Tuesday, January 27, 2015

The Secret to Perfect Oatmeal Pancakes with #DairyFree Version by author Cleo Coyle

We're hunkered down here in New York City, along with millions more of you along the east coast, as the "Snowmaggedon" blizzard blows. How does it look outside your window? 

Here in Queens, the storm's intensity has been on and off, and last evening we had a whiteout rush hour. I snapped the photo below at a busy intersection about a block from our home.

(Photo by Cleo Coyle)

A fun, little FYI...
A local New York television station featured my
news-weather photo above. (An OMG moment.)
To see the video clip, click here and visit my
facebook page (please feel free to friend me).

With a day of snow-shoveling ahead of us, Marc and I are happy to start the morning with a stack of warm, fluffy oatmeal pancakes. As a whole grain, oatmeal brings great nutrition and fiber to this lovely stack of cakes, along with a hearty, slightly nutty, and absolutely delicious flavor. But beware...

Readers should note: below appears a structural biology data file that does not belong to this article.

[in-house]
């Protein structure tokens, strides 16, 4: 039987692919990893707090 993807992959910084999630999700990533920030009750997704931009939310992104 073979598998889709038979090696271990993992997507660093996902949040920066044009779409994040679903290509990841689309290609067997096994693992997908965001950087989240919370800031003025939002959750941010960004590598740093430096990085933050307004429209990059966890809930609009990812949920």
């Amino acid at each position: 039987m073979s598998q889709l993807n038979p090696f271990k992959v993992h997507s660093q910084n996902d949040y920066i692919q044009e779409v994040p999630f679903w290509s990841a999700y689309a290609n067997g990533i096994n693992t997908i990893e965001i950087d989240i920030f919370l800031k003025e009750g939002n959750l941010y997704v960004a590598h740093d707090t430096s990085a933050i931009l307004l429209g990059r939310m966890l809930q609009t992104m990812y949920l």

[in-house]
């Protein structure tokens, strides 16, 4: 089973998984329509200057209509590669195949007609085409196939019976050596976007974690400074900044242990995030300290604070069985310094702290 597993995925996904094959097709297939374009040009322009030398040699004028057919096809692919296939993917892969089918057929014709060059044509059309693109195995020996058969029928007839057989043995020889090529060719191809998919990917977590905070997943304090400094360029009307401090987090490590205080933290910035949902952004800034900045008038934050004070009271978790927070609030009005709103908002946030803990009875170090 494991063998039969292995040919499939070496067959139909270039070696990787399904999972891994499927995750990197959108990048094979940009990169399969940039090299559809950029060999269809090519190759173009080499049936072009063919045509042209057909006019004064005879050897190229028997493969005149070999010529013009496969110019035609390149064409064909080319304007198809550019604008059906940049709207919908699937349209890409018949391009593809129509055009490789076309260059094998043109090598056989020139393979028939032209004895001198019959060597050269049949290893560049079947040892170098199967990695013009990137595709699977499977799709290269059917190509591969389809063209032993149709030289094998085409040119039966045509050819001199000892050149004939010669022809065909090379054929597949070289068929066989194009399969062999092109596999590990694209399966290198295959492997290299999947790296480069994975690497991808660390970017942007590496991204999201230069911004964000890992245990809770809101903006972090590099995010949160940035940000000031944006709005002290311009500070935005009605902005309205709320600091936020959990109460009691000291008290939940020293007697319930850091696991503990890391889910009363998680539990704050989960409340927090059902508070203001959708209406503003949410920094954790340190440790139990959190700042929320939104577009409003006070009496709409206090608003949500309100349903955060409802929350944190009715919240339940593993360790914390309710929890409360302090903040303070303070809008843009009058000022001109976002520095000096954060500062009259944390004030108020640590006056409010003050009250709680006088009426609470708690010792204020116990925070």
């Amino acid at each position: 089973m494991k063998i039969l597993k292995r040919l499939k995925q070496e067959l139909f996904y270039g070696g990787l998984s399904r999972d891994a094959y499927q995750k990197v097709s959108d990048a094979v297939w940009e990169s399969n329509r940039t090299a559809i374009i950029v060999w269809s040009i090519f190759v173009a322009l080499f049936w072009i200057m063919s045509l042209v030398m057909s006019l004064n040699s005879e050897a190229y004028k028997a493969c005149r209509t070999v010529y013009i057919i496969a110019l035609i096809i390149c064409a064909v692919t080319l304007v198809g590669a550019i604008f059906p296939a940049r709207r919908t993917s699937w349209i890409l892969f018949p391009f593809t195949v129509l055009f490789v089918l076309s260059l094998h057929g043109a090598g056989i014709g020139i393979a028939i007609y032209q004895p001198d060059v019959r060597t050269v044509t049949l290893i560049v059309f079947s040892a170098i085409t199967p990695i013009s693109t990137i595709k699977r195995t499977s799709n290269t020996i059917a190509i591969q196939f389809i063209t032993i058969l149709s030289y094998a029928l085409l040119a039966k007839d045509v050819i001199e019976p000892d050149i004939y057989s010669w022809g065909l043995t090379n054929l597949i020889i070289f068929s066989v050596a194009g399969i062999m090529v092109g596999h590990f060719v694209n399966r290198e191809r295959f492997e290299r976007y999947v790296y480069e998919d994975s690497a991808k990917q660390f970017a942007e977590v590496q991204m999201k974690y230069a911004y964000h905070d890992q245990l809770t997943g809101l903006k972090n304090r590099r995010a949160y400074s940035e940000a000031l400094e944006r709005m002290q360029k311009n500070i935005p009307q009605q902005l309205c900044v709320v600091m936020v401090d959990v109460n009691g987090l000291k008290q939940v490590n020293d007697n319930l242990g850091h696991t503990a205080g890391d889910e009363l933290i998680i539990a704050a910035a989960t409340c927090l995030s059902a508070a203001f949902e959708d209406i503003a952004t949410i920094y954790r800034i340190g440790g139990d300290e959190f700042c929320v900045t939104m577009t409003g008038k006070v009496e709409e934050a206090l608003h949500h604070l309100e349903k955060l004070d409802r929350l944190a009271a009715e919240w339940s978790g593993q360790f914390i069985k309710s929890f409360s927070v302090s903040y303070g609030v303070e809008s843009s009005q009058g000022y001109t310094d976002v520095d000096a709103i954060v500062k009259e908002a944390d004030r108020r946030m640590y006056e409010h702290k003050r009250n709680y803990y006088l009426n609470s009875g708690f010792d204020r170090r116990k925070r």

Not all oatmeal pancake recipes are created equal, and I've tried enough of them to know. The one below is my own recipe, and it has a few tricks to give you great results (that is, tender and fluffy flapjacks instead of rubbery disks). 

I've also included a dairy-free variation for my friends out there who aren't able to consume dairy products. And I promise you, the dairy-free version is every bit as good as the standard, dairy version.

Now let's get cookin'...

Cleo Coyle has a partner in 
crime-writing—her husband.
Learn about their books
by clicking here or here.

Cleo Coyle’s
Oatmeal Pancakes